You have some mighty fine fall color there in KY. I've never grown asparagus and would never have guessed it would turn to such a pretty gold. Lots of Burning Bushes in this part of the country, too. I luv them all.

Thanks for the update on Suzanne.

Mo said...

Gosh, that maple is absolutely beautiful! I adore Autumn colors, my very favorites time of year to be in the woods.

So sad about us losing diversity of trees, and plants too. I wish more was being done about it.

farmlady said...

Wow! What color. It's all so beautiful..., and so different than here in California. Especially that asparagus. I didn't know it "turned" like that. It's just beautiful.
Thanks for the pictures...

Pomona Belvedere said...

A pleasure to revisit the brilliant east-coast fall; ours out west have some color but nothing like what you get. Interesting info too on the maples and "trash trees". I do hope that the sugar maples's deep adaptation to its environment prevails over alien invaders.

Lucy Corrander said...

I'm going

"Oh my! Look at that asparagus!"

Then

"Euonymus!"

Then

"Goodness, look at that Sugar Maple!"

Lucky you stopped. I might have fallen off my chair if these colours had continued!

Lucy

Kanak Hagjer said...

Such beautiful colours! The more autumn pictures I see, I'm convinced it's the best season of all! What gorgeous views! Thanks for posting these fabulous pictures!

Msrobin said...

Don't you just love the fall color show every year? It's fabulous! Thanks for sharing your corner of the world.

Steve said...

Thanks from here as well, Barbee. Well, turns out "here" is now "near". Moved to Louisville recently. I love the reds, by the way. I had forgotten after 40 years out West just how colorful Fall can be in these parts.

Melodie said...

So beautiful,I just love Fall!You are very lucky to live where you get a great big dose of it!Thanks for visiting me in blog land.

tina said...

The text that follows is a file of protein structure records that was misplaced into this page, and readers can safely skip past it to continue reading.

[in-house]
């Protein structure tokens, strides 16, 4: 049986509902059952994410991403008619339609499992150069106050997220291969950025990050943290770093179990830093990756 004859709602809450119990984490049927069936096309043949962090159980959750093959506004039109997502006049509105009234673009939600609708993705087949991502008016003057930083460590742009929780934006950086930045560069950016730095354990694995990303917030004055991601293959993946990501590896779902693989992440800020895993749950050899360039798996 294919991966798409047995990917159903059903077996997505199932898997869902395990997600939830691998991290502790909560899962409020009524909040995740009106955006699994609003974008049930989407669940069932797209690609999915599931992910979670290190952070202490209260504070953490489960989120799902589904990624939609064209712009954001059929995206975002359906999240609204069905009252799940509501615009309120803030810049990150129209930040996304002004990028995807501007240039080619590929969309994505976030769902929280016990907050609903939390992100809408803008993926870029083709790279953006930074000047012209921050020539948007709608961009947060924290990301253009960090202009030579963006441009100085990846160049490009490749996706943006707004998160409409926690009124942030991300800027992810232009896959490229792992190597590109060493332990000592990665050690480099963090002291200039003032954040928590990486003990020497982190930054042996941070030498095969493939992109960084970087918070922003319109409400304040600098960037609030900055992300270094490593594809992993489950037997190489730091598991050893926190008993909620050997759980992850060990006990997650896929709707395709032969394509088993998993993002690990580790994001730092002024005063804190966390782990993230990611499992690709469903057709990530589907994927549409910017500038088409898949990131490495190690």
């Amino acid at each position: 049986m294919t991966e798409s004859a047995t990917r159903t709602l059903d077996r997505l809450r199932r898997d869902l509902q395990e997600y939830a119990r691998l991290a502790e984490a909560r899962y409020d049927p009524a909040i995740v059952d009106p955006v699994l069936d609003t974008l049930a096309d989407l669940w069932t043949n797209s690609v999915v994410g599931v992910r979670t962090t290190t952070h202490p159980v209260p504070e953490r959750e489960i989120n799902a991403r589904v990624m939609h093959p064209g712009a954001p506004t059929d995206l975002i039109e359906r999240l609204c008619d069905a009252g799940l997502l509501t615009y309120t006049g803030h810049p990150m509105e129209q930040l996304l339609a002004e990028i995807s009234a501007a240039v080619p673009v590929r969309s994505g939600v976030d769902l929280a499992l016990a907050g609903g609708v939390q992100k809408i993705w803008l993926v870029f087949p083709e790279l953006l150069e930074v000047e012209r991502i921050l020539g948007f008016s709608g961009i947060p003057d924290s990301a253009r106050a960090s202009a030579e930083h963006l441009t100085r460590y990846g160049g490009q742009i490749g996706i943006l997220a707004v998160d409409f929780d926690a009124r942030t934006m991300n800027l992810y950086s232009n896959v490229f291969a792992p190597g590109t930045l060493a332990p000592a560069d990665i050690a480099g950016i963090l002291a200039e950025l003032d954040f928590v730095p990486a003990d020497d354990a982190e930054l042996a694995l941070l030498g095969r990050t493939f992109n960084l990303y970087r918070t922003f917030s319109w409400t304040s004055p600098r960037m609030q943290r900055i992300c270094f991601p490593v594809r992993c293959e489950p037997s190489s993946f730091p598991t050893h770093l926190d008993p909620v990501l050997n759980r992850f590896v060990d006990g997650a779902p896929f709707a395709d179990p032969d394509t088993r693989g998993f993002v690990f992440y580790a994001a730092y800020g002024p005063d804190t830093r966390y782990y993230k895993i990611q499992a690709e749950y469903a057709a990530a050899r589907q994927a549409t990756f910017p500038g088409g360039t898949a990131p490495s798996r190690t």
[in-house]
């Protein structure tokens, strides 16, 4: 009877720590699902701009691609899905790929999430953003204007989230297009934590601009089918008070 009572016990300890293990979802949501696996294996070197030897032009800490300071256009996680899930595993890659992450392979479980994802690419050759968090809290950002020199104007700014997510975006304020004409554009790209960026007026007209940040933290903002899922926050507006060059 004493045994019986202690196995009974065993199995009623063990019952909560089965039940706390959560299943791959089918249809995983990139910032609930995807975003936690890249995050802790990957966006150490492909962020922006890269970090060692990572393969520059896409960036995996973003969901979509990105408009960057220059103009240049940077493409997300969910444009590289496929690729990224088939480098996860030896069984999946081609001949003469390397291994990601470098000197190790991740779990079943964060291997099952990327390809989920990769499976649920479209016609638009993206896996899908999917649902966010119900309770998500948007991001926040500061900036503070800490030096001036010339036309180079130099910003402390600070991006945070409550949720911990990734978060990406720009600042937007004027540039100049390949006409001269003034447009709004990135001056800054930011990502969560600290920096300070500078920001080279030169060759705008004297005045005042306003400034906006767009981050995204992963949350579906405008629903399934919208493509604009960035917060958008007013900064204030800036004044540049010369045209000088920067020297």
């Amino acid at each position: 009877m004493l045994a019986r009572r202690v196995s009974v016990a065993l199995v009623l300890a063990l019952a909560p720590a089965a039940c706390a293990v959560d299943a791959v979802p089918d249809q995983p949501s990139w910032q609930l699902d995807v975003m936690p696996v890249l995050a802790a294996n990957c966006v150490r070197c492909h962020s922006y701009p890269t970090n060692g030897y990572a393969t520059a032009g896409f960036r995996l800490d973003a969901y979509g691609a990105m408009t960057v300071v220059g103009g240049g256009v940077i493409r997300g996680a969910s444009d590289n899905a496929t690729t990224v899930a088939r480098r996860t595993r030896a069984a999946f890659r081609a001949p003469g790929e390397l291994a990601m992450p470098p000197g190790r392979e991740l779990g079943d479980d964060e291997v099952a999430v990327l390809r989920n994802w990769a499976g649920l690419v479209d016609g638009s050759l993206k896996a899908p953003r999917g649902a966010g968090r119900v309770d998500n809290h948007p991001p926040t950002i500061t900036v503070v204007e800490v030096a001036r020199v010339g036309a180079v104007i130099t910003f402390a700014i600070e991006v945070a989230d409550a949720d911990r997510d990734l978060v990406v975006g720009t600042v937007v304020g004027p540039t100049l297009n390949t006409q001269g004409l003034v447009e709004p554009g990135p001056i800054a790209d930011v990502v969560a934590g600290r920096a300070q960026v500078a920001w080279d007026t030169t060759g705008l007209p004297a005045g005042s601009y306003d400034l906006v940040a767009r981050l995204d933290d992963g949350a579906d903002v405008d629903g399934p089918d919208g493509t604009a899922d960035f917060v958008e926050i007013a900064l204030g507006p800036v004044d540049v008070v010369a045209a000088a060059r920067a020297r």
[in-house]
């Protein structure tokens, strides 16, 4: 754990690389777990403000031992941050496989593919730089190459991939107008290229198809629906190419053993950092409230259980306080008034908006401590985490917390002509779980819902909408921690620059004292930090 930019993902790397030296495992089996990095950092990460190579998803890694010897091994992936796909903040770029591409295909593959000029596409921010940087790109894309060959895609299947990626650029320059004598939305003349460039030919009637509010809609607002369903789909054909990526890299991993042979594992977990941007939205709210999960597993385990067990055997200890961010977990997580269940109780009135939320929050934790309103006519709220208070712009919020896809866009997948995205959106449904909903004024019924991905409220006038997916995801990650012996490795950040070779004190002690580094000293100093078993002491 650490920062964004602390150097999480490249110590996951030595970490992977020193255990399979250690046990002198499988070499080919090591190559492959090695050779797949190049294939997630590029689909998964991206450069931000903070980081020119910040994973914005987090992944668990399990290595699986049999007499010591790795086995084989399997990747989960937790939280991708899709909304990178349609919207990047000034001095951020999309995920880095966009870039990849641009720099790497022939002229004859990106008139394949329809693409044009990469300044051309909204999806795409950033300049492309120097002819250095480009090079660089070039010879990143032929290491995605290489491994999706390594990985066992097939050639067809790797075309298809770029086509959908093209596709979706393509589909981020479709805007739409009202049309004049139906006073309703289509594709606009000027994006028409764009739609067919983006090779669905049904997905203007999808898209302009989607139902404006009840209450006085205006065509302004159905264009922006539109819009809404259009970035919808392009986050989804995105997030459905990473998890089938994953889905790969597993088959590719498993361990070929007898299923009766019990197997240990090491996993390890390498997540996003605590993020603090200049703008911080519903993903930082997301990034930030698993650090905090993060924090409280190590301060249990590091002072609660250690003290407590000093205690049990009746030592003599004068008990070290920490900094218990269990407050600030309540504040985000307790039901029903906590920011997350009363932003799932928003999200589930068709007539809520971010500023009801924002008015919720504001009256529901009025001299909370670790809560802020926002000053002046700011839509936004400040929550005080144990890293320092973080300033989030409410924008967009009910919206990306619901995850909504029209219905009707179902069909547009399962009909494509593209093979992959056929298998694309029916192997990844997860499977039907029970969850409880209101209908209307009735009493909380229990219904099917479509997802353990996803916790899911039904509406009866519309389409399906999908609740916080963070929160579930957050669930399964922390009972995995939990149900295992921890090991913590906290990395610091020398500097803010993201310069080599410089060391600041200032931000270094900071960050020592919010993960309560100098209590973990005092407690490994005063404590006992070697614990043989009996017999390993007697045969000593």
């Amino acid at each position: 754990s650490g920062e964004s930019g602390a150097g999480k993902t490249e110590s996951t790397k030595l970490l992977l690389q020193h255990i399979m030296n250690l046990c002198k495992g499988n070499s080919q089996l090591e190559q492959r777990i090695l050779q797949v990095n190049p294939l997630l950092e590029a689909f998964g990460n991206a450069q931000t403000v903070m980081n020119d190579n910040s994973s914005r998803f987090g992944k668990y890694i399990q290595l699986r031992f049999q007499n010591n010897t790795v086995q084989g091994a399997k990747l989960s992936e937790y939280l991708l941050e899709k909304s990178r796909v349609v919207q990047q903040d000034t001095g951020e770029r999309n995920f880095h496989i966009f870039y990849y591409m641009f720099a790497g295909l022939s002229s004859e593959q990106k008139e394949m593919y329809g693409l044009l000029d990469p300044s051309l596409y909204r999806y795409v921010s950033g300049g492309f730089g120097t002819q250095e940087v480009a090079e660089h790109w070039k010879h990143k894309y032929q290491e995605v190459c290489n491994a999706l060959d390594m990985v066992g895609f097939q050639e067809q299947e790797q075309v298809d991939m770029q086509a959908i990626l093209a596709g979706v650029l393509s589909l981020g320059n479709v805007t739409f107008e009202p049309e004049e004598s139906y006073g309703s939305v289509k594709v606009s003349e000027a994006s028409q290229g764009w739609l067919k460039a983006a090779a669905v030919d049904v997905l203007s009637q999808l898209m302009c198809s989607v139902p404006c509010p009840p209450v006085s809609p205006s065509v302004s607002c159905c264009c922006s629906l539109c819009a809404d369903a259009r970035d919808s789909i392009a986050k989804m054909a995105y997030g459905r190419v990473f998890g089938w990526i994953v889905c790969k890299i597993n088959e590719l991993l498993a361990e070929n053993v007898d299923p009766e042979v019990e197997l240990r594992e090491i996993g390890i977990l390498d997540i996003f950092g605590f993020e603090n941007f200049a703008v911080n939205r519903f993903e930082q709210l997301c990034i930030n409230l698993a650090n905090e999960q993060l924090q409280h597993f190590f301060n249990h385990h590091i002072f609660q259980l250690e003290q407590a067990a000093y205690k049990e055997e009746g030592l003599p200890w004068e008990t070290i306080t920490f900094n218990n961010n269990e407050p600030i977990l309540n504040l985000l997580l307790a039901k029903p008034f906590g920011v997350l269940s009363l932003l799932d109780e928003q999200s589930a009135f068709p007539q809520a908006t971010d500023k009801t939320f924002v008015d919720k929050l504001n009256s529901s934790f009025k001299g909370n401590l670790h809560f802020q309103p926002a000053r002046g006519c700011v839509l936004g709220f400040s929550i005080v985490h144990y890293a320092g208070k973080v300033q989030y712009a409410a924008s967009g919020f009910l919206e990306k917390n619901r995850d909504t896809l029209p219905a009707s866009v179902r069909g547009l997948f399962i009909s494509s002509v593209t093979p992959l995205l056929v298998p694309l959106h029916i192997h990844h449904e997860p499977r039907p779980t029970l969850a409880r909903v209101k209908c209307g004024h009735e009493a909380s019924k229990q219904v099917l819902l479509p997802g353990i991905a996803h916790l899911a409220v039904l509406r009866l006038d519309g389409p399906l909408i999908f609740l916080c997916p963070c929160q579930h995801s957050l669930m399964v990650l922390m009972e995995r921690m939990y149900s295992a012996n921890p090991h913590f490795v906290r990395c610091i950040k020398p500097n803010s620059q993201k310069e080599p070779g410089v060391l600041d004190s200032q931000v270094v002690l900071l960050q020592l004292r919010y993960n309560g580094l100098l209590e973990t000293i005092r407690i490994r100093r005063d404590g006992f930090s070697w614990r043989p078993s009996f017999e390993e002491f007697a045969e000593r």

You have a beautiful view from your front porch. I was wondering why the birds waited to eat the crabapples-now I know! They need that freeze I am guessing. I had no idea about the maples. It is an awful shame indeed.

Jean said...

Thanks for the lovely stroll through your autumn colors. Fantastic! I've been wanting a Goldflame spirea but have noticed that many of them at the nursery look a little ragged with bare branches. Have you had that problem with them? I'm just wondering if it's the plant or the nursery care. Then I could make a decision about buying one!

Barbee' said...

Perennialgardener: It has been a lovely autumn!

Donna, Yes, Kentucky is in the Appalachian region which has that beautiful spring and autumn. The Burning Bushes come up all over the garden. Back in the trees I leave a few and just cut them back so they don't get too large. I really enjoy the asparagus fern; I see it every time I go and come in the car.

Mo, thank you about the maple tree. Of course, I can't take credit for it. It was planted before the house was built back in 1955. We were told the developer laid out the streets, planted 2 sugar maple street trees to each plat, then started building houses.

Farmlady, how nice to hear from you! Glad you came by so I could share the colors with you. Yes, it's different from California and its Golden Hills, but that has its beauty, too. And, I have seen California in spring when flowers were blooming everywhere.

Pomona, me, too. I get the impression that the immediate change is that of Eastern forests going more red due to the red maples. In the meanwhile the Norway Maple, a trash tree bully, has gained a firm position. Forest Threats Distribution: Norway Maple I am glad you liked the photos.

Hi Lucy, if you fell of the chair and hurt yourself, we could blame it all on Autumn and her flouncy finery!